How to Survive Food-Filled College Socials

If there's one lesson I've learned from my (nearly) four years of college so far, it's that "social" is synonymous with "food." Whether it's friends getting together or a department award ceremony, delicious, gluten-stuffed food always receives an invitation. 

What's a college celiac to do? (Besides turn into a hermit who refuses to turn up to her own senior brunch). Divide and conquer - at least in terms of using my top four tips for celiac social survival! 

this gluten free college celiac's tips for surviving food-filled socials
Dun dun DUN!
1. First, research ahead of time. For instance, last week PLNU's literature department held its annual Senior brunch to recognize graduating seniors (and those who will be graduating a semester early and miss next year's brunch - AKA, me). After agreeing to attend, I asked the organizer about the food being offered.

That's when I learned my school's dining company would be providing brunch - and when I opted to bring my own food rather than ask for dietary accommodations. It's important to consider your past experiences with a company/restaurant/chef rather than trusting that any gluten free food they could *probably* provide is celiac safe

mud run 5k
Sometimes you need to bring out the big guns...
Also, it isn't impolite to distrust someone's "gluten free" food. It's a survival instinct. In my case, politely working with the caterers to "blend in" during the brunch wasn't worth possibly getting glutened right before finals week. 

2. If your research sets off your gluten alert, bringing your own food is the obvious next step. Wondering what to bring? Whatever you like eating!

Because I was attending a "brunch," I packed a green smoothie bowl in a large enough bowl that also allowed me to add my mix-ins (berries, chopped prunes, Enjoy Life trail mix and a little sunbutter) right on top. With some rice cakes and granola in a baggy on the side, my favorite meal became portable

This gluten free college celiac's tips for surviving food-filled socials
Looked something like this!
I know some celiacs like to inquire what the caterer will be serving and cook their own substitute. If eating a similar meal makes you more comfortable, do it! If not, just rock whatever food makes you (and your tummy) happy!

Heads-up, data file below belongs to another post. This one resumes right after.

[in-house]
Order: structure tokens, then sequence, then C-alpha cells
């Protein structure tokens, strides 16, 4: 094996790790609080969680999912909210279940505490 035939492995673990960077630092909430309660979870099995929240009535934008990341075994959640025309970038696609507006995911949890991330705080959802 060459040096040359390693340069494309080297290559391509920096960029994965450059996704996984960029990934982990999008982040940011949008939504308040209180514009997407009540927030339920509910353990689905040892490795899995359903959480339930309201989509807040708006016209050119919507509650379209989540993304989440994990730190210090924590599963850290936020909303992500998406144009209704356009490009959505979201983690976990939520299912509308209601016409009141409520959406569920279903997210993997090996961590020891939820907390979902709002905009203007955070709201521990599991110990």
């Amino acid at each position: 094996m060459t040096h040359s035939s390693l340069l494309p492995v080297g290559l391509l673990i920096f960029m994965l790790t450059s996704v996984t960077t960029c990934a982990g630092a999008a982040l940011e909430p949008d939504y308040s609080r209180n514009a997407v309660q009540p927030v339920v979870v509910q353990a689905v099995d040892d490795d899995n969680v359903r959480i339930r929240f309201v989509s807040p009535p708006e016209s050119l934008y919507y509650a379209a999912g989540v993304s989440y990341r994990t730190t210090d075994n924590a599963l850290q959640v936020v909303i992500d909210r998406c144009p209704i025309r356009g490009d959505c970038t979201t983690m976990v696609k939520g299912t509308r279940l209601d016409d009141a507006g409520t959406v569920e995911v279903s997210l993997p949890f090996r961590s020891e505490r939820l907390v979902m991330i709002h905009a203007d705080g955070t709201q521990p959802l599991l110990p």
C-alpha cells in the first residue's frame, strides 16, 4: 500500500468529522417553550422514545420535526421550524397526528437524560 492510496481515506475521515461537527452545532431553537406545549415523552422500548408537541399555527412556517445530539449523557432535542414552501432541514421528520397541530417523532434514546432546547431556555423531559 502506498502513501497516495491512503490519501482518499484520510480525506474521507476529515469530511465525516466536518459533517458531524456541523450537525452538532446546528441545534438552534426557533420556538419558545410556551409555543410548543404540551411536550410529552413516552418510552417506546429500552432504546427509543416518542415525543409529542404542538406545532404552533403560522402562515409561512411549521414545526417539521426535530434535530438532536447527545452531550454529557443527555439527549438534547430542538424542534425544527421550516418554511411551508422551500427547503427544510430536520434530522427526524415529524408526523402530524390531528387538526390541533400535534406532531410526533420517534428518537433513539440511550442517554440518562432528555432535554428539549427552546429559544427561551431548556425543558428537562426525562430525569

3. When you do pull out your own food, try to not worry about looking weird or out of place. Most of the people at my brunch already knew my celiac status (can you imagine trying to hide that for nearly four years!?!), but they still asked their fair share of questions. Most commonly: "What is that...umm...what are you eating?" Even writing majors can lose their eloquence once in a while... 

But everyone can enjoy their own meals and be happy!
So I told them the ingredients and we kept eating - and enjoying - our individual meals. Like with most things (appearance, comments, etc), we believe people care more about our "special" food than they really do. Heck, they may even be a little bit jealous (though with cinnamon rolls and scones on the brunch menu, I doubt it).

4. The most important part? Enjoy! Even though it was a bummer to not be able to dive into the yogurt parfait or quiche, I loved the senior brunch. I spent time with my friends who will graduate in only a few weeks. I talked about summer plans and grad schools and laughed when an elderly female guest hit on my Advanced Composition teacher.  

senior brunch at point loma nazarene university
A few snaps of the brunch...
And I listened as professors thoroughly complimented and embarrassed each senior - including me - and gave us hand-picked books with notes from our professors inside. The brunch ended with a bittersweet combination of tears, hugs and pictures. A preview of graduation, I'm sure. 

I won't lie and say that surviving social situations with celiac is a piece of (gluten free) cake. Even after years of practice, I still can still feel awkward, isolated or embarrassed at a pizza party

senior brunch at point loma nazarene university
Prayer can't hurt celiac social struggles either! ;)
But with a few tips up my sleeve and some gluten free goodies in my lunch box, I - and other celiacs - can not not only survive social events, but also thrive

How do you cope with social events? What food do you bring, if any? Comment below! 


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